Is it already Friday?! We're rounding up some of the most interesting things we read this week in another edition of On Our Radar.
Johannes Mehserle, the ex-BART officer who shot and killed Oscar Grant, has been found guilty of involuntary manslaughter. Speaker's Corner offers a succinct round up of the mainstream media's (non)coverage.
Tasha Fierce has a call for submissions up for an anthology entitled "Occupied Bodies: Women of Color Speak on Self-Image" on Red Vinyl Shoes.
Shelby Knox offers Google some suggestions of accomplished women that the search engine could honor with doodles. Over the past 11 years, Google has featured 109 "innovators, artists, revolutionaries and creators" on their front page, only 8 of which have been women.
Over at Broadsheet, Stephanie Hughes highlightsfeminist summer camp. The program, started by activists Jennifer Baumgardner and Amy Richards four years ago, brings young feminists from all over the country to New York City for a week of networking, workshops, and, of course, bonding!
Chloe Angyal writes on "lady tool kits" on Feministing.
Spoiler alert?! Sady Doyle Garland Grey reviewsTwilight: Eclipse and offers some much-needed "distinction between Twilight fans and Twlight, Inc."
On Shakesville, Melissa McEwan pans FatBooth, the new iPhone app that allows the user to upload a photo that magically makes you (assuming you're thin, of course!) look fat.
Maya Dusenbery of RH Reality Check roots for the abortion on tonight's episode of NBC's Friday Night Lights, one of the first abortions on television since the 1972 episode of Maude.
For those in Los Angeles, there will be a panel by MAGNET (Media Advocates Giving National Equality to Trans People) on negative representations of trans women in the media on July 15th. Details are at Transgriot.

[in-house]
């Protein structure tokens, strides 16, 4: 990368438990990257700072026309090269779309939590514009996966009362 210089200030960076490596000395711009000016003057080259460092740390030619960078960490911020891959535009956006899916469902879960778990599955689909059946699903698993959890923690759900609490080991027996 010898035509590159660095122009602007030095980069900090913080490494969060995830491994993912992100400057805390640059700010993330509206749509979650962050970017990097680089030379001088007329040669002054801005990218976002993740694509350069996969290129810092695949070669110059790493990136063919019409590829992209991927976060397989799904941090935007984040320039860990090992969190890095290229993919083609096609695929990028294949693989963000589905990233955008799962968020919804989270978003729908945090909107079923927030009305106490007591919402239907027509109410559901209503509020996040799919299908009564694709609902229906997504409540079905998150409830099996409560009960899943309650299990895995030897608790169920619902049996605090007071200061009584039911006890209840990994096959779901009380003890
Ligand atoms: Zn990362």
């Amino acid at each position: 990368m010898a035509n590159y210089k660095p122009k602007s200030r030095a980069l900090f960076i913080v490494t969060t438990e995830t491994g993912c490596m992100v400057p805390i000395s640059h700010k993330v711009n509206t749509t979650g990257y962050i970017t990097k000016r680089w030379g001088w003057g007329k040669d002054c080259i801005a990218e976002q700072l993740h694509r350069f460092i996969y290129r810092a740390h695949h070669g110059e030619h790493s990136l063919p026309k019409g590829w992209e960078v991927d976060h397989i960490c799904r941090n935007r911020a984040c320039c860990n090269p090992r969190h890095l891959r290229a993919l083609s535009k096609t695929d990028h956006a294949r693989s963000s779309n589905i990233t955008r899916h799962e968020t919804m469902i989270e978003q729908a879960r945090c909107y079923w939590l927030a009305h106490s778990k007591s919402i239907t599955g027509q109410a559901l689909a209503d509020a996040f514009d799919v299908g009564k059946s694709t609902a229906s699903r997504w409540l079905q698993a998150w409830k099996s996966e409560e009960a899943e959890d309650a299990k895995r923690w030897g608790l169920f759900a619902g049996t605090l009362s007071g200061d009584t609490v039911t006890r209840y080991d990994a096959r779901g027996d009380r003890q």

Find something that piqued your interest this week? Leave it in the comments section!
The 2010 FIFA World Cup final is this Sunday! Soccer/football and music have a long and wonderful history—championships have official songs and teams have unofficial anthems and chants, from the obvious (Queen's "We Are the Champions") to the unexpected (Rodgers and Hammerstein's "You'll Never Walk Alone"). Most of the songs here are about European teams, because I tried to choose ones that got far in the World Cup this year, but you can find more at this database or this plainly and accurately titled blog. If you're looking for some good old-fashioned male objectification, the ladies at Kickette can help you out there. Throw on your kits and prepare for inappropriate nationalism!
There's nothing like trying to create a 10-point guide of how not to be a disrespectful immature jerk when dumping someone to make me think of the far more than 10 disrespectful immature jerks who have dumped me. My pain will hopefully be someone else's gain.
United States of Tara, a show about a woman with Dissociative Identity Disorder (DID), recently wrapped up its second season. I haven't yet seen it, but I thoroughly enjoyed the first season—I love Toni Collette and Diablo Cody, and there are not a ton of shows about women by women. There are even less shows set in my home state of Kansas. It's a funny, well-written, and on some levels well-executed show.
But, after rewatching and researching the show's origins and authorship in a critical context, I was perturbed to realize that the show's portrayal of disability was not only sensationalistic, but inherently based on appropriatiion. In United States of Tara, DID is used as a metaphor, an analogy, a plot point—part of the human experience, yes, but also an opportunity to speculate, crack jokes, and make grand statements about Life (normal life: that is, with able privilege) and Being A Woman (an everyday woman: that is, one who is not crazy).
From his anti-Semitic attacks during his 2006 DUI arrest, his homophobic and sexist remarks in interviews, to his racist films, Mel Gibson has long deserved the honor of the Douchebag Decree. The latest allegations against Mel Gibson, though, just might push this super-douche into the hall of shame.